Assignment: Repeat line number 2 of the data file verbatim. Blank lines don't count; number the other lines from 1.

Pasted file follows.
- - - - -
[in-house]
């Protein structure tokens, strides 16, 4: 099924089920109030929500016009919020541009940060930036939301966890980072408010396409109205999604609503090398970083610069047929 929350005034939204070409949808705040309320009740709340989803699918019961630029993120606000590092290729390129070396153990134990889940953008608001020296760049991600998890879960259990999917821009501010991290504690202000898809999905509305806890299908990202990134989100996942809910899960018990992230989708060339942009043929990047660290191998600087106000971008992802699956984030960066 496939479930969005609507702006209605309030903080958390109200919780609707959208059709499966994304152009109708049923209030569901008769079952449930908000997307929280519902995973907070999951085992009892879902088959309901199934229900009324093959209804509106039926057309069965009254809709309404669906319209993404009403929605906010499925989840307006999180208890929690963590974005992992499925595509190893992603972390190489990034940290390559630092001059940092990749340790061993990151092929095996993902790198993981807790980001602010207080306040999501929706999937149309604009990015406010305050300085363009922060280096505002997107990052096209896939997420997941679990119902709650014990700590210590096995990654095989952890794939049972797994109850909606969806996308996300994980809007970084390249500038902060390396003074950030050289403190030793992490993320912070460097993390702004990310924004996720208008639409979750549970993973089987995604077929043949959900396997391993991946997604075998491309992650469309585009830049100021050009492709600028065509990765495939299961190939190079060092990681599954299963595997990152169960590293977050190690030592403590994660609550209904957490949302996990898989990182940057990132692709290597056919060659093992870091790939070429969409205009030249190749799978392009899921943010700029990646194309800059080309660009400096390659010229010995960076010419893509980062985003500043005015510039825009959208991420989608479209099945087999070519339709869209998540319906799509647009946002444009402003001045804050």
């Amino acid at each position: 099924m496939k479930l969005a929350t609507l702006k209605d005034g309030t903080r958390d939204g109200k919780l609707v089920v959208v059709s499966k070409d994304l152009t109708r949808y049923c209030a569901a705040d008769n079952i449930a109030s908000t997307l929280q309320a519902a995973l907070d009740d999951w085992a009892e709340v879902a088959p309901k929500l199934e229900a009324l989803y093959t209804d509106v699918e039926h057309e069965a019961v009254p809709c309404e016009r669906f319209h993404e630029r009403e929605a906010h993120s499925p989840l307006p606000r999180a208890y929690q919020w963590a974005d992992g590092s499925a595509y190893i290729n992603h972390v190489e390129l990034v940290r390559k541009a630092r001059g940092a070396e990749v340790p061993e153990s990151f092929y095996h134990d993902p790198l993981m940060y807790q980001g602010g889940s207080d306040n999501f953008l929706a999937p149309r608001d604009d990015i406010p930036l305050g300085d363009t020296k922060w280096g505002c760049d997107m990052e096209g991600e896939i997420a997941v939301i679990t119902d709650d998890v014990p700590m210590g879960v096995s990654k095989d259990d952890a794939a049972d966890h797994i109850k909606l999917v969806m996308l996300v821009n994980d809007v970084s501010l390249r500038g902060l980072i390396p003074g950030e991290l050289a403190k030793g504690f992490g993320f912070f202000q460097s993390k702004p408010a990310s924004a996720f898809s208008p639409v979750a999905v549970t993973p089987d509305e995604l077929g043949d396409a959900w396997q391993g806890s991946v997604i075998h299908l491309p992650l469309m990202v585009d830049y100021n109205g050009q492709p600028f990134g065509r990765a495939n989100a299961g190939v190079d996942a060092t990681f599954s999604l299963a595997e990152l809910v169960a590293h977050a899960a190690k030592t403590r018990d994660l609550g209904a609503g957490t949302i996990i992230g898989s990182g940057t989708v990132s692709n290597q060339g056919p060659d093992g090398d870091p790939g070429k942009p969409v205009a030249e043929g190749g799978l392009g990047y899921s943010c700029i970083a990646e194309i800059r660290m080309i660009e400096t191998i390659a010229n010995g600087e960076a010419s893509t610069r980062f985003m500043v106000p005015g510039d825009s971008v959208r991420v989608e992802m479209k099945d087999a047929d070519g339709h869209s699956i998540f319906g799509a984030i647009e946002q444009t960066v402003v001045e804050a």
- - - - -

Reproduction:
């Protein structure tokens, strides 16, 4: 099924089920109030929500016009919020541009940060930036939301966890980072408010396409109205999604609503090398970083610069047929 929350005034939204070409949808705040309320009740709340989803699918019961630029993120606000590092290729390129070396153990134990889940953008608001020296760049991600998890879960259990999917821009501010991290504690202000898809999905509305806890299908990202990134989100996942809910899960018990992230989708060339942009043929990047660290191998600087106000971008992802699956984030960066 496939479930969005609507702006209605309030903080958390109200919780609707959208059709499966994304152009109708049923209030569901008769079952449930908000997307929280519902995973907070999951085992009892879902088959309901199934229900009324093959209804509106039926057309069965009254809709309404669906319209993404009403929605906010499925989840307006999180208890929690963590974005992992499925595509190893992603972390190489990034940290390559630092001059940092990749340790061993990151092929095996993902790198993981807790980001602010207080306040999501929706999937149309604009990015406010305050300085363009922060280096505002997107990052096209896939997420997941679990119902709650014990700590210590096995990654095989952890794939049972797994109850909606969806996308996300994980809007970084390249500038902060390396003074950030050289403190030793992490993320912070460097993390702004990310924004996720208008639409979750549970993973089987995604077929043949959900396997391993991946997604075998491309992650469309585009830049100021050009492709600028065509990765495939299961190939190079060092990681599954299963595997990152169960590293977050190690030592403590994660609550209904957490949302996990898989990182940057990132692709290597056919060659093992870091790939070429969409205009030249190749799978392009899921943010700029990646194309800059080309660009400096390659010229010995960076010419893509980062985003500043005015510039825009959208991420989608479209099945087999070519339709869209998540319906799509647009946002444009402003001045804050």